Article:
From Mass Incarceration to Plan Colombia: Biden’s Role in the Failed War on Drugs

In an increasingly angry and bad faith campaign, Donald Trump and his team are presenting Democratic presidential candidate Joe Biden as an anti-police radical controlled by the far left. Last week, the Trump campaign sent a text message to supporters warning them that Antifa would raid their homes if Biden wins in November. “They’ll disarm you, empty the prisons, lock you in your home and invite MS-13 to live next door,” warned Florida congressman Matt Gaetz.

The reality, however, is that the 77-year-old former vice president has a long history of opposing progressive legislation and spearheading increasingly more draconian police, immigration, and criminal justice measures. Biden first shot to prominence in the 1970s, when, as a freshman senator, he became a leading voice against bussing, the practice of desegregating schools via public transport (something his now-running mate Kamala Harris grilled him on during the debates). He also maintained a close relationship with arch segregationist Sen. Strom Thurmond, who left the Democratic party and became a Republican due to his vehement opposition to the Civil Rights Act. He even read the eulogy at Thurmond’s funeral, around the time of which it came out that Thurmond had fathered a child with a 15-16-year-old black servant girl working for him.

“Hang People for Jaywalking”

But Biden’s problematic history with race goes much further; the Delawarian has been one of the chief architects of the racist prison system we live under today. For decades, he pushed for more cops, more jails, more arrests, and more convictions, even criticizing the notorious Ronald Reagan for not locking enough people up.

Throughout the 1980s, he and Thurmond worked on a number of bills that radically reshaped the criminal justice system, including the 1984 Comprehensive Crime Control Act which limited parole and cut sentence reductions for good behavior. Biden continued to attack Republican George H.W. Bush from the right on crime, in 1989, condemning his draconian proposals as not going far enough. “In a nutshell, the President’s plan does not include enough police officers to catch the violent thugs, enough prosecutors to convict them, enough judges to sentence them, or enough prison cells to put them away for a long time,” he said, later demanding to know why Bush hadn’t executed more drug dealers like he wanted.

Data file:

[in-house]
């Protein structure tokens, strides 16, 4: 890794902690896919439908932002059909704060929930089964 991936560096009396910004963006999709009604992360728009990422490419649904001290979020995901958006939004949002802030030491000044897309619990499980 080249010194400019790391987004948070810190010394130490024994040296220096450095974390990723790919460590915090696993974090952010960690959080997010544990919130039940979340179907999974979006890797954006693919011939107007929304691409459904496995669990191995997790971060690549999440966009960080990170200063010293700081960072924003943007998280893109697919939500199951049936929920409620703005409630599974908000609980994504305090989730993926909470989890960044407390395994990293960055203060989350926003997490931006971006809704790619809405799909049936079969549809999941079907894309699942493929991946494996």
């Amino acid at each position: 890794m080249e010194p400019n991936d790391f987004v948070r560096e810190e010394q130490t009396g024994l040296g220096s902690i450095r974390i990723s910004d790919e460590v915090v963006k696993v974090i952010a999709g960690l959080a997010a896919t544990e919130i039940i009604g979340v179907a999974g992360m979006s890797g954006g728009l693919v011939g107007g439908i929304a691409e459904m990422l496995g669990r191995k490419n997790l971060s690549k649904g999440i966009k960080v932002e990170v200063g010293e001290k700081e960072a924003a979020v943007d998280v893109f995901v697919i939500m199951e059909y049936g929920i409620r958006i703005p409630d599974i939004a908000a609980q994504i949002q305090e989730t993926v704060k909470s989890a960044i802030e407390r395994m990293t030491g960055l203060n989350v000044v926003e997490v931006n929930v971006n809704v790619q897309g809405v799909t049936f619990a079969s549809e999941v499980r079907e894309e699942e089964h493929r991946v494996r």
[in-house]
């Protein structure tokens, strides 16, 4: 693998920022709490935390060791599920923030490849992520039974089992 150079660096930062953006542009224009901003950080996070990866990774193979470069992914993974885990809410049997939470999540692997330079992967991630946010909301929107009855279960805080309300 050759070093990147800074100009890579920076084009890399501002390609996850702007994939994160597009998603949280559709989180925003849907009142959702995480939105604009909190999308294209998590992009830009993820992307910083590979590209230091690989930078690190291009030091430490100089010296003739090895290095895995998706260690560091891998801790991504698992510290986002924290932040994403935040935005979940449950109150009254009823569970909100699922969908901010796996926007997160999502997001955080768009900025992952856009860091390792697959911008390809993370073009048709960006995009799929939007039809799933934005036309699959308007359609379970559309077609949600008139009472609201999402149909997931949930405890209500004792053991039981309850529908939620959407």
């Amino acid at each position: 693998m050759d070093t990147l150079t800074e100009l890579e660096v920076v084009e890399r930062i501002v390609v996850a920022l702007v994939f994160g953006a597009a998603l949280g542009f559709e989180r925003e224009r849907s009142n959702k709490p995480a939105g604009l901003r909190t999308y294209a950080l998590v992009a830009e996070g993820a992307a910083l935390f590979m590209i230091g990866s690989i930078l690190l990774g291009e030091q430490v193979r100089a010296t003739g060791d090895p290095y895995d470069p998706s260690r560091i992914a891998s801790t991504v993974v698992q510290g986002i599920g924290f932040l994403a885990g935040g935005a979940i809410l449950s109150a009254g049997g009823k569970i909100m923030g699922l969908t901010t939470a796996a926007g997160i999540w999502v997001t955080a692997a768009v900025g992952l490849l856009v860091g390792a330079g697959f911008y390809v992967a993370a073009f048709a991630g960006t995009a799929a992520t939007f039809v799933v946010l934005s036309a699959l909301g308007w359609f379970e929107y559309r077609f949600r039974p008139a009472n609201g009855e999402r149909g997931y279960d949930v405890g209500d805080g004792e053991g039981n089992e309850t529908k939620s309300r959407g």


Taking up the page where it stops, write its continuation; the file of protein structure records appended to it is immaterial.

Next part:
Despite Bush pushing through substantial increases to the prison industrial system, Biden continually demanded more, publishing his own plans that included billions more in funding for increased numbers of police, FBI, and DEA agents.

This all culminated in what in 2007 he called his “greatest accomplishment” in politics: the controversial 1994 Crime Bill. Often labeled the “Biden Crime Bill” because of its author and chief promoter, the bill laid the basis for an ever-increasing prison population, introducing the death penalty for dozens of new offenses and spent billions on hundreds of thousands of extra police and prison cells. Just as Bill Clinton was making a point of returning to Arkansas to oversee the execution of a mentally handicapped black man, Biden was staking out his position as a new leader of the new, “tough on crime” Democrats, boasting that his bill meant that “we do everything but hang people for jaywalking.” As his biographer Branko Marcetic wrote, Biden makes Hillary Clinton look like [civil rights advocate] Michelle Alexander.

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Author: HP McLovincraft

Seeker of rabbit holes. Pessimist. Libertine. Contrarian. Your huckleberry. Possibly true tales of sanity-blasting horror also known as abject reality. Prepare yourself.

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